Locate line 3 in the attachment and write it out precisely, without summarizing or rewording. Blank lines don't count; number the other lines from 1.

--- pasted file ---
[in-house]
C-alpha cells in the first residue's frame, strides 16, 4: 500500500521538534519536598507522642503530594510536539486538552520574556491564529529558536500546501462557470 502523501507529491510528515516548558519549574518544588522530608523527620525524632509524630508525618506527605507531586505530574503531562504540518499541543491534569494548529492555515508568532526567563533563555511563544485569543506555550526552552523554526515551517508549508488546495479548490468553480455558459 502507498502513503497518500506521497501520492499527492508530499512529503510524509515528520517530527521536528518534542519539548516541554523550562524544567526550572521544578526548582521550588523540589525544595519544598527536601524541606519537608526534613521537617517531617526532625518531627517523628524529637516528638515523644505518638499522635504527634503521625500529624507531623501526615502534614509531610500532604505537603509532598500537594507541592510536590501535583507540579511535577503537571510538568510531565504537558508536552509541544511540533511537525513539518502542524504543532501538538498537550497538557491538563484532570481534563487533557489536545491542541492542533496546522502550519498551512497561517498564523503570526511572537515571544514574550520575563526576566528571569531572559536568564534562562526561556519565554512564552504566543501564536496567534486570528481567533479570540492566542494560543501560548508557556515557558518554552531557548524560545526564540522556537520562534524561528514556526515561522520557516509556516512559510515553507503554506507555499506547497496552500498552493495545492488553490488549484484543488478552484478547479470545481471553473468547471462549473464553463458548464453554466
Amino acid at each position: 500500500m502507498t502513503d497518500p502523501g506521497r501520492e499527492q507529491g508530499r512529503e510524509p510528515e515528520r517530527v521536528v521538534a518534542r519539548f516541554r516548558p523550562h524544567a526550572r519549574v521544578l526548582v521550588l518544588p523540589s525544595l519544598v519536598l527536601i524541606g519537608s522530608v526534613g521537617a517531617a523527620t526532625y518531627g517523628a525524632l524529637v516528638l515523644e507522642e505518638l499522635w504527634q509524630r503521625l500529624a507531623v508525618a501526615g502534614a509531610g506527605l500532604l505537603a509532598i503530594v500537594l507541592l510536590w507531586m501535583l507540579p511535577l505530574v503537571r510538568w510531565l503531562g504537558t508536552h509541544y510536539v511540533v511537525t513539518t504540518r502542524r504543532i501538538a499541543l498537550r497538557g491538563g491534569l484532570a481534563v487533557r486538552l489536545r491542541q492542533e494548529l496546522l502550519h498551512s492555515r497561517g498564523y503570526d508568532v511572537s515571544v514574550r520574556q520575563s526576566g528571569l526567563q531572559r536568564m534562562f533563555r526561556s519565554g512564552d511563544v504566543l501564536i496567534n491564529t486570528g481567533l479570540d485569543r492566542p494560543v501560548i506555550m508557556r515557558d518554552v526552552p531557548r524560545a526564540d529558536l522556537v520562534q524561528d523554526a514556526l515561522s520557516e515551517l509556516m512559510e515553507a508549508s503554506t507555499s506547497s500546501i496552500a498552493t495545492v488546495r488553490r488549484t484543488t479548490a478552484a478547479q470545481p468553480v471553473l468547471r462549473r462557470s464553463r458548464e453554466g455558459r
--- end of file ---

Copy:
Amino acid at each position: 500500500m502507498t502513503d497518500p502523501g506521497r501520492e499527492q507529491g508530499r512529503e510524509p510528515e515528520r517530527v521536528v521538534a518534542r519539548f516541554r516548558p523550562h524544567a526550572r519549574v521544578l526548582v521550588l518544588p523540589s525544595l519544598v519536598l527536601i524541606g519537608s522530608v526534613g521537617a517531617a523527620t526532625y518531627g517523628a525524632l524529637v516528638l515523644e507522642e505518638l499522635w504527634q509524630r503521625l500529624a507531623v508525618a501526615g502534614a509531610g506527605l500532604l505537603a509532598i503530594v500537594l507541592l510536590w507531586m501535583l507540579p511535577l505530574v503537571r510538568w510531565l503531562g504537558t508536552h509541544y510536539v511540533v511537525t513539518t504540518r502542524r504543532i501538538a499541543l498537550r497538557g491538563g491534569l484532570a481534563v487533557r486538552l489536545r491542541q492542533e494548529l496546522l502550519h498551512s492555515r497561517g498564523y503570526d508568532v511572537s515571544v514574550r520574556q520575563s526576566g528571569l526567563q531572559r536568564m534562562f533563555r526561556s519565554g512564552d511563544v504566543l501564536i496567534n491564529t486570528g481567533l479570540d485569543r492566542p494560543v501560548i506555550m508557556r515557558d518554552v526552552p531557548r524560545a526564540d529558536l522556537v520562534q524561528d523554526a514556526l515561522s520557516e515551517l509556516m512559510e515553507a508549508s503554506t507555499s506547497s500546501i496552500a498552493t495545492v488546495r488553490r488549484t484543488t479548490a478552484a478547479q470545481p468553480v471553473l468547471r462549473r462557470s464553463r458548464e453554466g455558459r